Size Matters: 3 Things Luxury Retail Can Learn From Kmart

Bryan Pearson

November 03, 2017

Blog-SizeMatters

On a scale of one to 10, Kmart is giving its shoppers an 18, and it’s likely overdue.

When the low-priced chain in early September extended every component of women’s apparel, from socks to skirts, into plus sizes, it did so with a great deal of insight. Not only did it extend sizes in all clothing categories; it also bucked a merchandising convention and integrated them with other sizes throughout the store, as well as in designated spots.

In making this investment, Kmart is recognizing the market validity and substantial lucrative potential of a consumer base long neglected by more upscale retailers and brands. The sales of plus-size apparel in the U.S. rose 17% from 2013 to 2016, to $20.4 billion from $17.4 billion, according to the NPD Group. Yet many mainstream retail brands, including mid-scale to luxury chains, have had fickle relationships with the category, often testing but not committing to a full-scale, permanent effort.

“Millions of our members shop in extended sizing apparel and we wanted to take action,” Kelly Cook, Kmart’s chief marketing officer, wrote in an email. “We’re the only U.S. retailer to do this. In fact, 22% of Kmart’s apparel members are ‘Plus Active’ shoppers. They are very loyal: Over 32% shop 11 times or more a year.”

Saks Fifth Avenue, Neiman Marcus and even Macy’s should take note. Looking and feeling great doesn’t require being a size zero or six. By extending and integrating the range of size offerings throughout their stores, they could extend their own potential by helping to eliminate the big-size stigma.
 

Luxury’s Slim Miss

Kmart’s embrace of the plus-size market is likely an effort to boost its performance. Since 2012, its store numbers have been reduced to 482 from 1,305, and parent Searsrecently announcedit would shutter 28 additional stores this year.

Importantly, Kmart’s efforts go beyond size. It completely changed the messaging around the segment, deep-sixing the term “plus size” and replacing it with “Fabulously Sized.” In doing so, it has removed the need to physically designate the clothing; it can be racked alongside the size sixes and 10s.

“When we reached out to our members on social media, they told us we needed to have a better assortment and that we should call it something different,” Cook said. “They absolutely love this whole mantra of ‘Fabulously Sized.’”

It’s important to note that Kmart even asked. Higher-priced brands may not be doing the same, considering that just 0.1% of all premium and luxury apparel is plus size, according to Edited, a retail analytics company with offices in New York, London and Melbourne.

Katie Smith, a senior retail analyst at Edited, believes plus-size apparel represents one of the most promising opportunities in retail, but she said there is a misconception that plus-size lines should have a different narrative than other clothing.

“In fact, the messaging can, and should, be the same,” she said. “These factors may have acted as deterrents, but that’s something the industry needs to move beyond.”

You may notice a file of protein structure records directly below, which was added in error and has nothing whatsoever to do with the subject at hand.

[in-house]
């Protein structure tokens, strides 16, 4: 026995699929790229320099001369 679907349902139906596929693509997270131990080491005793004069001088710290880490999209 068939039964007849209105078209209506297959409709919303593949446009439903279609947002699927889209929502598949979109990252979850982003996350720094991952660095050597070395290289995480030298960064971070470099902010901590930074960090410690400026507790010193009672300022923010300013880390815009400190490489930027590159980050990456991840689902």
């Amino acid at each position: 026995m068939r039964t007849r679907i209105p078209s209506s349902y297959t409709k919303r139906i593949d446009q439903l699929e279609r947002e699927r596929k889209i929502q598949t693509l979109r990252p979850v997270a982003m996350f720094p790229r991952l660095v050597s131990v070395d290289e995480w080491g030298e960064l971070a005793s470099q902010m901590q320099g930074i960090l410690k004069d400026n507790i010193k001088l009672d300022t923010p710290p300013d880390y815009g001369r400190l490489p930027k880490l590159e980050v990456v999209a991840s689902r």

What She Wants: Style, Comfort

Enter Fabulously Sized. Not only did Kmart listen to its shoppers; it listened to women who were not brand-loyal.

Kmart conducted a nationwide survey of female consumers including, specifically, non-Kmart shoppers. It then analyzed its data brand by brand to design its collections. Among the findings, plus-size women seek clothing that is comfortable as well as fashionable, basic but also classic.

“Knowing what they liked more (fit, comfort, style), we develop our collections according to what they really want,” Cook said. “We also tested our brand statement, ‘Be whoever you want to be,’ and more than 90% loved it (members and non-members).”

Here are three points upscale brands should take away from Kmart’s Fabulously Sized move:

  1. Invite your shoppers to vent: All shoppers want to be heard, whether they’re spending $10 or $1,000. Retailers should be there for them and ask them to share specific pain points that interfere with that brand experience. Kmart relied on social media and other feedback. Members of loyalty programs may be invited to private surveys (with a reward for incentive), or special retail panels can be established for long-term feedback.
  2. Words matter: Messaging is a crucial element of the retail experience, and for a long time the language targeted toward plus-sized women (outside of specialty stores) has been unremarkable. By rebranding a generations-old, stodgy clothing segment into something fresh and positive, Kmart recognizes the shoppers who buy from that department as remarkable, valuable and worthy of one-to-one attention.
  3. Change with your shoppers: Retailers can have a tendency to think of what their shoppers want from the perspective of their own aisles. Instead, they should consider what the shopper wants from a blank slate, or even from a competitor’s aisles. Accommodating a major market segment could require a wholesale change in merchandising. If so, that is likely a step in a profitable direction — it indicates the segment may have been overlooked.

Lastly, retailers should recognize that if they limit fashion to a small range of sizes, they are limiting their market. As Cook put it: “Fashion has no size.”

“Our goal with this campaign is to celebrate all women regardless of their size, age or shape,” she said. “Because fashion is ageless, shapeless and weightless — we want to empower women to embrace their individuality.”

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About the author

Bryan Pearson

Bryan Pearson

President and CEO, LoyaltyOne & President and CEO, BrandLoyalty

As President and Chief Executive Officer of LoyaltyOne, Co. Bryan leads a global set of enterprises organized by Alliance Data under the LoyaltyOne umbrella: The AIR MILES Reward Program in Canada, BrandLoyalty, Precima, and LoyaltyOne Global Solutions.

Joining the organization soon after its founding in 1992, Bryan moved through a series of progressively senior roles, becoming President of the AIR MILES business in 1999 and assuming his current position as President and CEO of LoyaltyOne, Co. in 2006.